Wednesday 12 April 2023

A Peek at the Folklore of Mylor and District

A Peek at the Folklore of Mylor and District

Alex Langstone

The parish of Mylor has some interesting and little-known folklore, the oldest of which has its origins at the ancient and imposing church, which stands in a large oval churchyard overlooking the creek. As with so many of the early medieval Cornish saints, legend states that St Mylor sailed from Brittany in 411 AD and landed at a creekside location by an ancient freshwater spring and a tall standing stone. Here St Mylor founded his monastic cell in the woods. The holy well and cross can still be found in the churchyard, and the cross is interesting because at five and  a half metres including its foundations, it is the largest churchyard cross in Cornwall. It was probably a bronze age menhir before it was carved with its wheel headed cross design. Locally it is believed to mark St Mylor’s burial spot.

Mylor holy well

On the edge of the ancient woodland of Devichoys, where the parishes of Mylor and Ponsanooth meet, can be found a haunted lane known locally as ‘Irish Woman’s Hill’. It was here that sometime during the first decade of the 21st century, a shimmering ghostly manifestation was seen by a resident making her way home. The lady concerned had just turned onto the old coach road which runs alongside Goonreeve Farm, and ultimately terminates at the town of Penryn. These days the road is little more than an isolated narrow country lane. It was a late summers afternoon, and the driver was shocked to witness an old lady standing in the road as she turned into the lane. She was wearing a long, black skirt and had a black shawl over her head and shoulders. She appeared to be wandering slowly along the lane, stopping every few seconds to catch her breath. The local lady followed cautiously in her car, as she trudged along the old lane and around the bend ahead. But when the driver rounded the corner, the lane was empty and there was no sign of the hunched figure of the old lady. After searching the hedgerows on either side, thinking that she may have stopped for a rest, the perplexed driver carried on her journey, pondering no doubt, about where the black-clad figure had gone. Several years later, the same lady met a man who farmed the land on the corner of said lane, She took the opportunity to ask him about the strange incident. Without hesitation the farmer stated that it was the ghost of an old Irish woman who haunts this lane. It is told that she was on a stagecoach heading to Penryn when she suddenly died. It was frequent practise in those days to bury dead passengers on the roadside where they perished. The field here is known as 'the Irish woman's field' because she is buried there. No-one knew her name, nor where she had come from. Though stories of her ghostly form have often been reported, both during daylight and after dark.[1]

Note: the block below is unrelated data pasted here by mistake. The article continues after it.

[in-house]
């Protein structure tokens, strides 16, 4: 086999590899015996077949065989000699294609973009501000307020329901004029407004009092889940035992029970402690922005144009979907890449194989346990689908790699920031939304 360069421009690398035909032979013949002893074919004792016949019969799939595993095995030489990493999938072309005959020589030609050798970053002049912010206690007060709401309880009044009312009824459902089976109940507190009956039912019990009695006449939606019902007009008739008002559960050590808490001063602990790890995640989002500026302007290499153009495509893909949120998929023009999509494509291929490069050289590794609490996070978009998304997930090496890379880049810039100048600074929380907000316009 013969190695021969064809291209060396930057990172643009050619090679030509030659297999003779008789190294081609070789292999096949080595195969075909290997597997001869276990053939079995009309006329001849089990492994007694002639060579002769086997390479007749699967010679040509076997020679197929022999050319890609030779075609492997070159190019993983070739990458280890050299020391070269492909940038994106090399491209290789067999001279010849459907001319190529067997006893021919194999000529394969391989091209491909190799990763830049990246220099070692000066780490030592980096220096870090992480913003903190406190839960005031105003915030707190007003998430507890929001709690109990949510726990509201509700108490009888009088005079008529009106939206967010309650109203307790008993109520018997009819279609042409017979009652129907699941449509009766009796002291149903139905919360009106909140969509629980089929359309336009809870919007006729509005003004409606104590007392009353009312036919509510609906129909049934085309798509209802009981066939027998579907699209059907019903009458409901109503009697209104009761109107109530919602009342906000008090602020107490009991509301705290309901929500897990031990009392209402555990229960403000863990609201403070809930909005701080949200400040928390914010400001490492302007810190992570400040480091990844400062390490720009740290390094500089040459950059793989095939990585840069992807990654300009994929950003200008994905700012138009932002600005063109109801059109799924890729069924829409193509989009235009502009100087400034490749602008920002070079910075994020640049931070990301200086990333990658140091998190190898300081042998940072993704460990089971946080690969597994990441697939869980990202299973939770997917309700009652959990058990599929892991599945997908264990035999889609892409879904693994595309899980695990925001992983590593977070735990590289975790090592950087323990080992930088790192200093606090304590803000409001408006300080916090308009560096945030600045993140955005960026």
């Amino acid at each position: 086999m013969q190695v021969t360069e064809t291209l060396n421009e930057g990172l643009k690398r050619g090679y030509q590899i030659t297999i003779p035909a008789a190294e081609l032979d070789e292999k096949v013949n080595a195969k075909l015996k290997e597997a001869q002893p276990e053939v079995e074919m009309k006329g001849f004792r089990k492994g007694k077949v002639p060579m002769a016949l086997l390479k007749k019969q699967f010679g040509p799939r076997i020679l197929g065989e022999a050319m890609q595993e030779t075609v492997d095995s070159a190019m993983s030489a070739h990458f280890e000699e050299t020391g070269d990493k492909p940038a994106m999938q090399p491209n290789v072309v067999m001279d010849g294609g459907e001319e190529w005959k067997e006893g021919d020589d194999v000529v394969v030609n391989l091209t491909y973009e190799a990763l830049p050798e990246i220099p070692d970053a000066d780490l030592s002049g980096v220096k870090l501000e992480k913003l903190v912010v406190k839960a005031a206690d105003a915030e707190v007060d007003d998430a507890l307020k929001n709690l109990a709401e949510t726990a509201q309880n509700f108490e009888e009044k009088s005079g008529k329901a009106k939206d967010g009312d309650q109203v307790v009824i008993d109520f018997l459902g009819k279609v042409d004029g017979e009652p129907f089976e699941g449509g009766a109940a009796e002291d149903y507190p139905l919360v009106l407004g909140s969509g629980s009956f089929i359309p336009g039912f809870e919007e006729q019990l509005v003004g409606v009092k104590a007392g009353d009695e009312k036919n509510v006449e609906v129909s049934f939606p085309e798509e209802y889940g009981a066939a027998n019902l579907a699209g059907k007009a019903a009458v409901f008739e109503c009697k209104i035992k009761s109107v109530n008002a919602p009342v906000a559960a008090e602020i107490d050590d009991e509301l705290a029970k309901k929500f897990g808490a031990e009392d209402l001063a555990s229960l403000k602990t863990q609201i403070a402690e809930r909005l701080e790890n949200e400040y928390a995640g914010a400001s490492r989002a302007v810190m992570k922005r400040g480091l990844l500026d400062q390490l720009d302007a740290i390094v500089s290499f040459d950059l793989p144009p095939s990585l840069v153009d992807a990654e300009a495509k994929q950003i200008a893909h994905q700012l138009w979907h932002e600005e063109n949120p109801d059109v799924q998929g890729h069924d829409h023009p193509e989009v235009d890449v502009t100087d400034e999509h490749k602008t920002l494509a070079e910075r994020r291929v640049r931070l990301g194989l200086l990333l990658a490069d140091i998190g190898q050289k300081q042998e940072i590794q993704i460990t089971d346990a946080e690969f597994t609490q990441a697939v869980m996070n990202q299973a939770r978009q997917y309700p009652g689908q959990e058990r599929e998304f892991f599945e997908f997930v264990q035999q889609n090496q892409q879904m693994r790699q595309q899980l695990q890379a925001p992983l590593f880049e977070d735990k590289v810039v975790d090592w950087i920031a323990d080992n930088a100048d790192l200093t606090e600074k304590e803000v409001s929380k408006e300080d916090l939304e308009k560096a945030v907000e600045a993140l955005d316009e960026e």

According to some of the older villagers, the lane where she met her demise, which runs from the junction near Devichoys Woods and going towards Penryn, was often referred to as ‘Irish Woman’s Hill’.[2]

The Mayor of Mylor, is an old custom, which traditionally links Mylor parish with Penryn. Traditionally held each Autumn, when the hazel-nuts are ripe, the festival of ‘nutting-day’ is kept. A crowd from the town go into the country to gather nuts. Meanwhile townsfolk would proceed to Mylor, and whilst there, elect one of their number as the sham mayor. Seated in a chair shaded with green boughs, and borne on the shoulders of four strong men, the Mock Mayor and his compatriots process from Mylor to the ancient borough of Penryn. The procession would consist of torch bearers, bodyguards wielding weapons, and two ‘sergeants’ clad in official gowns and raised hats, each wielding a monstrous cabbage on his shoulder in lieu of a mace. The rear was brought up by the throng of the ‘nutters’. As they approached the outskirts of Penryn, the town band would join them and march them joyously into Penryn, where they were received by the massed population of the town. At the town hall speeches were given, and the celebrations went on late into the night, with street fires, music and dancing.[3]

Another amazing tale from the village is The Black Bull of Mylor. I came across this incredible tale many years ago, and it involves the sighting of a ghostly, fire breathing black bull, who is reported to haunt Church Lane between the church wall and Well Ackett:

One night the two men were out on their rounds, and were intending to make their way towards Trefusis Point, so as to pass by the Big Zoon, when after they had passed the church stile they were suddenly brought to a stop―Away in the distance, coming towards them, they could hear a fearful roaring noise; then they could hear the gravel flying, and as the sound came nearer they could make out the form of a big black bull, tearing towards them with fire coming from his nostrils, and roaring something terrible! [4]

The tale seems to originate from the 1830s, when smuggling was still rife around the creeks of the Fal and was probably made up (or kept alive) to keep folk at bay during the illicit operations along the creek after dark.[5]

Church Lane, haunted by the Black Bull

First published in my regular folklore column in Meyn Mamvro Vol. 2 No. 7, Spring/Summer 2023. 


[3] Robert Hunt. Popular Romances of the West of England: Sham Mayors – The Mayor of Mylor

[4] Old Cornwall, volume 1, issue 7, published in April 1928, and written by W. D. Watson.

[5] For a full investigation of this folklore see LienGwerin 7, Feb. 2023, pp 48 - 52

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